The Purge!

We all need to let go sometimes. We need to step out of our comfort zones and embrace for just one short moment, another side of ourselves uninhibited. It’s needed. We all try so hard to live within the boundaries of what our peer groups or followers are expecting and willing to accept that we forget about the search for the new and unknown. Especially now, as we all search for that virtual pot of gold at the end of the rainbow—more followers, internet fame, global acceptance and the digital pat-on-the-back-high-five by strangers acknowledging that we’ve done something good. Normally known for street photography, I took a brief break. I wanted to explore what potentially could be hiding just below the visual surface. Think of it like another dimension. Not only would this involve myself. But as I would later find out while posting that this would take my audience on a new journey as well. Introducing them to a side of me that they may not have ever been expecting to meet.

The Process—How I did it

1. Camera+
This experiment began with innocent experimentation with an innocent moment. I followed my normal recipe. I photographed my daughter using camera+. Under the “scenes” tab I chose clarity. Effects tab–retro–Ansel. I now had the first step of the process down.

2. Mextures
Next I imported the image into Mextures app. I cropped the image to my liking and moved forward into the texture packs. This is where I made the real discovery that propelled my project forward. This is also where the most experimentation happened, and the most nuanced tweaks made the biggest difference. Next I chose “emulsions” followed immediately by clicking the far right icon that looks like a magic wand with three stars, or, “blending modes.” I clicked on every single option in the beginning to see what each did. The one that caught my attention was “color burn.” Using this with a black-and-white image produced a high contrast image. The beauty of this option is that there is a sliding scale that allows you to control the level of the effect. But it gets better. I was hooked. I clicked the check mark. Selecting different emulsions I realized that the image was once again drastically affected. Each emulsion created a different effect in the color burn blending mode, and each was controllable using the slider bar. Oh ya. I was excited. I explored each one until I arrived at a “look” that I was satisfied with. At this point I was surprised to see how a photo of an innocent little girl was transformed into a horrid, evil looking creature. I loved the possibilities. My curiosity was ignited. I began experimenting with more and more images, more about that later. Once I found the right “emulsion” I clicked the “+” symbol to add a new layer of effects. Select “new pack.” I did this multiple times adding layer after layer of grunge effects, grit and grain, and more emulsions until I was satisfied. I exported and saved to the image library.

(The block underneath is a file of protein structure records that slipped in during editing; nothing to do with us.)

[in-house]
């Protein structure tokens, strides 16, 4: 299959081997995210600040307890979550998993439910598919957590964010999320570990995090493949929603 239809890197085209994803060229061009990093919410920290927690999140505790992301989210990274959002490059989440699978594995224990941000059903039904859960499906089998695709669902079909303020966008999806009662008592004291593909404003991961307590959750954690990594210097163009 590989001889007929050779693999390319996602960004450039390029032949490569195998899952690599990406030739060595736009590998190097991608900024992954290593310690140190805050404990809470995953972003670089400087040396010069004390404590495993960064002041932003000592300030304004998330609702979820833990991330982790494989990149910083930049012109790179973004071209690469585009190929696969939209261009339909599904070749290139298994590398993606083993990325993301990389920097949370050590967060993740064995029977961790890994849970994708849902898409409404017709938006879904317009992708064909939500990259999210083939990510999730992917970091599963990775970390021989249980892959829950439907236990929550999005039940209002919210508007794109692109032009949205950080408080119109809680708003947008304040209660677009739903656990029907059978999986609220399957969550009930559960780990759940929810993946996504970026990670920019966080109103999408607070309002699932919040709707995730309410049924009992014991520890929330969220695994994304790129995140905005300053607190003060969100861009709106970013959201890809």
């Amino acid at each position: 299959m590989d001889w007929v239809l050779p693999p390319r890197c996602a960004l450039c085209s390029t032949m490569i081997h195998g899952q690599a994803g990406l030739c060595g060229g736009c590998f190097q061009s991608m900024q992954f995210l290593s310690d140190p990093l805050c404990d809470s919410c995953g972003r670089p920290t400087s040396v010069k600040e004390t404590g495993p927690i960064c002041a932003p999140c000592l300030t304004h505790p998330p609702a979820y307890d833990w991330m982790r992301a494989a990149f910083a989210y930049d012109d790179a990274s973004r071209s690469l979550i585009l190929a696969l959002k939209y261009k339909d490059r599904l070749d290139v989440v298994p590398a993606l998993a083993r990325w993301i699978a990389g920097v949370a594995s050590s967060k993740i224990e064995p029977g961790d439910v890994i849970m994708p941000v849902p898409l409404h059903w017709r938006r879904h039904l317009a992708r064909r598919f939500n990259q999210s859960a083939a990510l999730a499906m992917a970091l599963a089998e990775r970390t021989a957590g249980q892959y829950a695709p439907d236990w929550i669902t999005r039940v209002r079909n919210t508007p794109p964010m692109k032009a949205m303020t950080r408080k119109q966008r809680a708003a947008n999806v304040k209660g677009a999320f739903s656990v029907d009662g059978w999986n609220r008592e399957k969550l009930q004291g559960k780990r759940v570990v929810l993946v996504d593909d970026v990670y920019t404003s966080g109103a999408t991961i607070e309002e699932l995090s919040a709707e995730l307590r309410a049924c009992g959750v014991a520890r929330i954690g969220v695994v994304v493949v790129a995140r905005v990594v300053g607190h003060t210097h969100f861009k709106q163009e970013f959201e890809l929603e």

3. Pic grunger